Ever wonder about those small dishes Koreans eat?
This blog post covers all you need to know about banchan including:
- the best types
- why they’re unique
- banchan do’s and don’ts
Banchan make any meal a joy.
Let’s check them out!
Banchan are like uninvited party guests who turn out to be really cool. Once you’ve had them around, you’ll wish they showed up everywhere.
In this article, we’ll explore the different types of Korean banchan and how to prepare them.
What are banchan?
Banchan (반찬) cover a lot of ground in Korean cuisine. The word itself literally means “half serving” in Korean. They’re small side dishes that are served either before or with your meal in Korean cuisine.
When Koreans mention banchan, they mean every dish except rice, kimchi and soup.
Banchan include leafy vegetables, beef, pork, fish and savory pancakes.
Surprisingly, Kimchi isn’t considered banchan since it’s basically a standard condiment.
But, main dishes can be considered banchan at times like galbijjim. Don’t worry if it gets confusing!
One sure way to annoy Korean moms, wives or ajumma is complaining about the lack of banchan (Koreans call it 반찬투정 or banchan tujeong).
One thing’s for sure, after you’ve tried banchan, meal time will never be the same.
The origins of banchan in Korea
Korean banchan most likely originates from Buddhist influence on Korean dietary practices, including restrictions on meat and alcohol. It also affected the type and style of dishes that were offered to deceased ancestors, which in turn led to changes in everyday dishes.
During the three kingdoms period (57 BC to 935 AD) when Buddhism flourished, meat-based offerings were banned in favor of vegetable dishes.
The Mongol invasions ended this ban and meat was back on the menu.
Up until the Joseon dynasty, people ate at their own tables with personal dishes. After the Japanese occupation, food and resources became scarce, so people started sharing dishes.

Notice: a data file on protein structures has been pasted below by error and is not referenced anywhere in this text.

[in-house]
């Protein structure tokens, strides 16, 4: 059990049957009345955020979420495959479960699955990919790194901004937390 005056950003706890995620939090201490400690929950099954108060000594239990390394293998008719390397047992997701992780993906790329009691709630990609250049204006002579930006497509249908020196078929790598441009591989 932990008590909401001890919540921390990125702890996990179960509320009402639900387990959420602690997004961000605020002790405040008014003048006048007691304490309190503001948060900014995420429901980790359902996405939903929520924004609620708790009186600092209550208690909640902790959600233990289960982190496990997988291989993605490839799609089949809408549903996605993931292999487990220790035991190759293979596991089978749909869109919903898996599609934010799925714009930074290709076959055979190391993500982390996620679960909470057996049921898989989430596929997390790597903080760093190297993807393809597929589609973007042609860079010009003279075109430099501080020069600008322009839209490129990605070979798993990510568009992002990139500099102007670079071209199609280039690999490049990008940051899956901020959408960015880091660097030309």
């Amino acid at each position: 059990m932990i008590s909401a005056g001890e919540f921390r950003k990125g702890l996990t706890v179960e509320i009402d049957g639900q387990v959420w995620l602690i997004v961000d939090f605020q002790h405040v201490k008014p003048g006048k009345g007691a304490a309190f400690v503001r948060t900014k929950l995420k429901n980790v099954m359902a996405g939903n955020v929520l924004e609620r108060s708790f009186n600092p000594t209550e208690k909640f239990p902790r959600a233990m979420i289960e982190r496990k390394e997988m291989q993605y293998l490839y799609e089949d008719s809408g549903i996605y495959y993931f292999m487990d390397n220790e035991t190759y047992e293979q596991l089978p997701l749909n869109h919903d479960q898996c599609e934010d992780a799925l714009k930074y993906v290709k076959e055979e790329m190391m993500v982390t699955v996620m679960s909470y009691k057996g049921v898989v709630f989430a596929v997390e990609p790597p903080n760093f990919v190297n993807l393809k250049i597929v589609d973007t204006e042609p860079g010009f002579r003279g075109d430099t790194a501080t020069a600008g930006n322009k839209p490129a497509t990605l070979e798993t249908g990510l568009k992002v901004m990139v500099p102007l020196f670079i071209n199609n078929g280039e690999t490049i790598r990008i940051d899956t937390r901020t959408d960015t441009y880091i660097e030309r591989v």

Over time, banchan evolved to include all types of dishes including seafood, pancakes and grains.
Why Korean banchan is unique
- They’re not quite appetizers but not quite meals. Banchan are like support for the main dish and can be used as a condiment, contrast, complement and palate cleanser.
- They’re super easy to make. Most require just a few ingredients and steps.
- There’s a banchan for everyone no matter what you’re into.
- You can also have them refilled at least once (twice if the server likes you) for free!
- They’re a great way to eat healthy and add variety to your diet.
- Banchan can add some cool flavors and variety to a vegan or vegetarian diet.
- They’re perfect for meal prep, since you can make a large batch and store it for a week.
Types of Korean banchan
Sigeumchi Namul (시금치나물) – Seasoned Spinach: Common, but with good reason. It’s the tastiest way to eat spinach that doesn’t require cheese or butter.
Minari Namul (미나리나물) – Seasoned watercress : A bitter green herbal dish with amazing health benefits, one of them being hangover prevention.
Chwi Namul (취나물) – Seasoned aster scaber: Don’t let the unappealing English name fool you. This fragrant dish is one of the tastiest vegetable banchan. It’s even better when it’s made by a grandma from Jeolla province.